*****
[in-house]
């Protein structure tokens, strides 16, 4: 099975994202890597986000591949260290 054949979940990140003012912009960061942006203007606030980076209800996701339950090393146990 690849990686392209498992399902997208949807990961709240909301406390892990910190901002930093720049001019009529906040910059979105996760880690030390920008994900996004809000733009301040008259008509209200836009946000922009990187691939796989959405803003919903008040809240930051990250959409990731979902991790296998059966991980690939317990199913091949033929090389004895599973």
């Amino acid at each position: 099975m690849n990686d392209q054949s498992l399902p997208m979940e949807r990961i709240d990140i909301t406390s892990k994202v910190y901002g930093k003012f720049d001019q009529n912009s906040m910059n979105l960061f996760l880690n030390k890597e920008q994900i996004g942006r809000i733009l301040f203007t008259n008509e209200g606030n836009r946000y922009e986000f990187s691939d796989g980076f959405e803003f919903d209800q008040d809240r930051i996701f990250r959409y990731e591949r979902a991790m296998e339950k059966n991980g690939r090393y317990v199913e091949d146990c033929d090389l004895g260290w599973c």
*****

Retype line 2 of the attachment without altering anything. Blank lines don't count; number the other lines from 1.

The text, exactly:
């Protein structure tokens, strides 16, 4: 099975994202890597986000591949260290 054949979940990140003012912009960061942006203007606030980076209800996701339950090393146990 690849990686392209498992399902997208949807990961709240909301406390892990910190901002930093720049001019009529906040910059979105996760880690030390920008994900996004809000733009301040008259008509209200836009946000922009990187691939796989959405803003919903008040809240930051990250959409990731979902991790296998059966991980690939317990199913091949033929090389004895599973």